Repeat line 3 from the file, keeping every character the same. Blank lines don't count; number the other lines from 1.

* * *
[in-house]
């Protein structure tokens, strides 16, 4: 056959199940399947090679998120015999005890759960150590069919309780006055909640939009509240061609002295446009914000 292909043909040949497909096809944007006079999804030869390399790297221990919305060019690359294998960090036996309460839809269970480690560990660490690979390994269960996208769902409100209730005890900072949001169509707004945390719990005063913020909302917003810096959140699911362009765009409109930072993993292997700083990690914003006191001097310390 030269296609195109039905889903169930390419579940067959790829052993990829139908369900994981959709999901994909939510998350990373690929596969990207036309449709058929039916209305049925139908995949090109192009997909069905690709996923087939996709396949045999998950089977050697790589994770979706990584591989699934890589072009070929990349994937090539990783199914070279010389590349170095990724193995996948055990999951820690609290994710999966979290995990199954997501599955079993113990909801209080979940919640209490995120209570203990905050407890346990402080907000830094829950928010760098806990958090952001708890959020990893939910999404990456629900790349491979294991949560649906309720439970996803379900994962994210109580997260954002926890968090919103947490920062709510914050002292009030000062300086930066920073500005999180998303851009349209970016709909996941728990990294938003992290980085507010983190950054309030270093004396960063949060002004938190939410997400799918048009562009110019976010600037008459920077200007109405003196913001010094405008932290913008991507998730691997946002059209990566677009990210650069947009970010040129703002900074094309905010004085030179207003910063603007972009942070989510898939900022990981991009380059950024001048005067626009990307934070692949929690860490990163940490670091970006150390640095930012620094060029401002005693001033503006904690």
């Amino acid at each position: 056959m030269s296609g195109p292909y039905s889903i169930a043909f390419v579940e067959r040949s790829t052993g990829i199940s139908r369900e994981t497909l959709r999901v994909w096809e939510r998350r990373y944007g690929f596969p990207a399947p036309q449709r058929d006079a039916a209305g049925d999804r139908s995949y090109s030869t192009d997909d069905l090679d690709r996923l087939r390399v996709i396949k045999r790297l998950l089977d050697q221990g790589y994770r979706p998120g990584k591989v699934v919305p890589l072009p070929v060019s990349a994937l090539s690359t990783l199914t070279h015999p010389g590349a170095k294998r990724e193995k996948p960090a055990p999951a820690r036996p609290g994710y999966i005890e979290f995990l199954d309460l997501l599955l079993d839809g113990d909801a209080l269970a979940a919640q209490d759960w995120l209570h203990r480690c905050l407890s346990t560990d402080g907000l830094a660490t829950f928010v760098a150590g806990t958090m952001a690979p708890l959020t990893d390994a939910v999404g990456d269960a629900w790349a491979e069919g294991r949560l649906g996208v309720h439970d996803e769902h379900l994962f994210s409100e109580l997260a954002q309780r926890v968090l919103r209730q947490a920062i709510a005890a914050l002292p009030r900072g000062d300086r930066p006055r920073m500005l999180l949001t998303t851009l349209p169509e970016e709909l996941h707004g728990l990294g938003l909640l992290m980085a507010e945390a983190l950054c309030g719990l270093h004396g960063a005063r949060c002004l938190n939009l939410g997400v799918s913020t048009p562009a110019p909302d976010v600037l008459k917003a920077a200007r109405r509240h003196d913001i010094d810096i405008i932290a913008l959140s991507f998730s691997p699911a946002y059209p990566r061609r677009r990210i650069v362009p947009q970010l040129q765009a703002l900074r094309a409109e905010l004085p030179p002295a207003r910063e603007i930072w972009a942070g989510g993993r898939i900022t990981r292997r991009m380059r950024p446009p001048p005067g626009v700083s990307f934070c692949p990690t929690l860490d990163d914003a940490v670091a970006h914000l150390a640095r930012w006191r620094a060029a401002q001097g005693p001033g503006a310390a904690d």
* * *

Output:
């Amino acid at each position: 056959m030269s296609g195109p292909y039905s889903i169930a043909f390419v579940e067959r040949s790829t052993g990829i199940s139908r369900e994981t497909l959709r999901v994909w096809e939510r998350r990373y944007g690929f596969p990207a399947p036309q449709r058929d006079a039916a209305g049925d999804r139908s995949y090109s030869t192009d997909d069905l090679d690709r996923l087939r390399v996709i396949k045999r790297l998950l089977d050697q221990g790589y994770r979706p998120g990584k591989v699934v919305p890589l072009p070929v060019s990349a994937l090539s690359t990783l199914t070279h015999p010389g590349a170095k294998r990724e193995k996948p960090a055990p999951a820690r036996p609290g994710y999966i005890e979290f995990l199954d309460l997501l599955l079993d839809g113990d909801a209080l269970a979940a919640q209490d759960w995120l209570h203990r480690c905050l407890s346990t560990d402080g907000l830094a660490t829950f928010v760098a150590g806990t958090m952001a690979p708890l959020t990893d390994a939910v999404g990456d269960a629900w790349a491979e069919g294991r949560l649906g996208v309720h439970d996803e769902h379900l994962f994210s409100e109580l997260a954002q309780r926890v968090l919103r209730q947490a920062i709510a005890a914050l002292p009030r900072g000062d300086r930066p006055r920073m500005l999180l949001t998303t851009l349209p169509e970016e709909l996941h707004g728990l990294g938003l909640l992290m980085a507010e945390a983190l950054c309030g719990l270093h004396g960063a005063r949060c002004l938190n939009l939410g997400v799918s913020t048009p562009a110019p909302d976010v600037l008459k917003a920077a200007r109405r509240h003196d913001i010094d810096i405008i932290a913008l959140s991507f998730s691997p699911a946002y059209p990566r061609r677009r990210i650069v362009p947009q970010l040129q765009a703002l900074r094309a409109e905010l004085p030179p002295a207003r910063e603007i930072w972009a942070g989510g993993r898939i900022t990981r292997r991009m380059r950024p446009p001048p005067g626009v700083s990307f934070c692949p990690t929690l860490d990163d914003a940490v670091a970006h914000l150390a640095r930012w006191r620094a060029a401002q001097g005693p001033g503006a310390a904690d």